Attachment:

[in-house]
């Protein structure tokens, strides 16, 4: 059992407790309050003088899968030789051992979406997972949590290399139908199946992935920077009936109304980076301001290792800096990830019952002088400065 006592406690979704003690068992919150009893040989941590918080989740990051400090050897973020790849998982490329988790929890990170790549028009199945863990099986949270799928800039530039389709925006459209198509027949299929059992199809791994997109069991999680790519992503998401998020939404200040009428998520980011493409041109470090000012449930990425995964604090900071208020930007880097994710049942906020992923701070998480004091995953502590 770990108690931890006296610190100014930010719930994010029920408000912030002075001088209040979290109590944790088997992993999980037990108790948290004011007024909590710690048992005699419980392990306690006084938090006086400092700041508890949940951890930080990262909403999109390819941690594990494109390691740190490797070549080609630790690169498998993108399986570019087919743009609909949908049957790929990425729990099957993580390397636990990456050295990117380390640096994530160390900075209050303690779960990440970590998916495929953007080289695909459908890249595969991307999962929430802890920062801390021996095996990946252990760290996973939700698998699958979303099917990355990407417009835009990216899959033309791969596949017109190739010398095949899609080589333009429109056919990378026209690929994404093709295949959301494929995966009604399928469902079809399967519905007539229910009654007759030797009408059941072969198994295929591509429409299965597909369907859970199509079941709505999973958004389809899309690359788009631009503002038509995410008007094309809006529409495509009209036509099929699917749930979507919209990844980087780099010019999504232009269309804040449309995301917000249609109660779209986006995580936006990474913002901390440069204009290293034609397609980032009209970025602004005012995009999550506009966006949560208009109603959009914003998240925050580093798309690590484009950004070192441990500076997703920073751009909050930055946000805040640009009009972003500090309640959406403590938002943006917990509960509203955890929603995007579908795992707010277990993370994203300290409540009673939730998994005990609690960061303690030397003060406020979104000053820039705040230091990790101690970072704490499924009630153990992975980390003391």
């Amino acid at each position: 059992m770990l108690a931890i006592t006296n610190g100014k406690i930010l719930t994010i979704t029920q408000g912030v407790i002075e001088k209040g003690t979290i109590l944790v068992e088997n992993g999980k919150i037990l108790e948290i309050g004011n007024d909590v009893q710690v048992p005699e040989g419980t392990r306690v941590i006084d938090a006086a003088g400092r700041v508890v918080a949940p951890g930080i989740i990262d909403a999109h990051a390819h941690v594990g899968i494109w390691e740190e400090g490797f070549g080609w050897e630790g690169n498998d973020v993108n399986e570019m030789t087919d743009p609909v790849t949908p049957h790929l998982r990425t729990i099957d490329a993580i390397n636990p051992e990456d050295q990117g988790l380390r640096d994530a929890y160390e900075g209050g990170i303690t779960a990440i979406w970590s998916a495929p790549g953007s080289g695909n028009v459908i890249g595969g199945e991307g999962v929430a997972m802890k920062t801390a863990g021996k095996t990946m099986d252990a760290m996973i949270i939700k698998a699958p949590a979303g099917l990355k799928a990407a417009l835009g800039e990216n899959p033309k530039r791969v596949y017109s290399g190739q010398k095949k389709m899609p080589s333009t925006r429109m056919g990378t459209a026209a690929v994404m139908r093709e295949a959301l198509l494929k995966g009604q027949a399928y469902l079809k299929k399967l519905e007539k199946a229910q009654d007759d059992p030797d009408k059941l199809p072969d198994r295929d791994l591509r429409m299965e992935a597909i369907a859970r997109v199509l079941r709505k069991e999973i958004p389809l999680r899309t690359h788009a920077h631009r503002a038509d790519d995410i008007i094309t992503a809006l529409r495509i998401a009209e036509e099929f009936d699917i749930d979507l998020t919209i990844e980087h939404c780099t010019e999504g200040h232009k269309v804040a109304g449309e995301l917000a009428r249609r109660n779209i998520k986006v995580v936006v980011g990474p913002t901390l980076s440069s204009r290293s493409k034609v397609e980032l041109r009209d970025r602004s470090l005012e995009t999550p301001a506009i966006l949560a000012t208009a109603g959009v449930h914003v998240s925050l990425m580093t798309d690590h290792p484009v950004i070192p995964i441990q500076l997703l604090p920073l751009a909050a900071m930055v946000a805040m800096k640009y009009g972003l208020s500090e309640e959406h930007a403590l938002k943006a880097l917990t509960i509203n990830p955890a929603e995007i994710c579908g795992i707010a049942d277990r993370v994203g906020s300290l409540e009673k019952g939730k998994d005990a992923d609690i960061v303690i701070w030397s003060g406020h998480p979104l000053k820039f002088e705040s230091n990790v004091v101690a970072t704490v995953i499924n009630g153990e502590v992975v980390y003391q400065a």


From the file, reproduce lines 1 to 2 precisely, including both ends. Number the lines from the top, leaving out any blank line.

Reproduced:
[in-house]
């Protein structure tokens, strides 16, 4: 059992407790309050003088899968030789051992979406997972949590290399139908199946992935920077009936109304980076301001290792800096990830019952002088400065 006592406690979704003690068992919150009893040989941590918080989740990051400090050897973020790849998982490329988790929890990170790549028009199945863990099986949270799928800039530039389709925006459209198509027949299929059992199809791994997109069991999680790519992503998401998020939404200040009428998520980011493409041109470090000012449930990425995964604090900071208020930007880097994710049942906020992923701070998480004091995953502590 770990108690931890006296610190100014930010719930994010029920408000912030002075001088209040979290109590944790088997992993999980037990108790948290004011007024909590710690048992005699419980392990306690006084938090006086400092700041508890949940951890930080990262909403999109390819941690594990494109390691740190490797070549080609630790690169498998993108399986570019087919743009609909949908049957790929990425729990099957993580390397636990990456050295990117380390640096994530160390900075209050303690779960990440970590998916495929953007080289695909459908890249595969991307999962929430802890920062801390021996095996990946252990760290996973939700698998699958979303099917990355990407417009835009990216899959033309791969596949017109190739010398095949899609080589333009429109056919990378026209690929994404093709295949959301494929995966009604399928469902079809399967519905007539229910009654007759030797009408059941072969198994295929591509429409299965597909369907859970199509079941709505999973958004389809899309690359788009631009503002038509995410008007094309809006529409495509009209036509099929699917749930979507919209990844980087780099010019999504232009269309804040449309995301917000249609109660779209986006995580936006990474913002901390440069204009290293034609397609980032009209970025602004005012995009999550506009966006949560208009109603959009914003998240925050580093798309690590484009950004070192441990500076997703920073751009909050930055946000805040640009009009972003500090309640959406403590938002943006917990509960509203955890929603995007579908795992707010277990993370994203300290409540009673939730998994005990609690960061303690030397003060406020979104000053820039705040230091990790101690970072704490499924009630153990992975980390003391």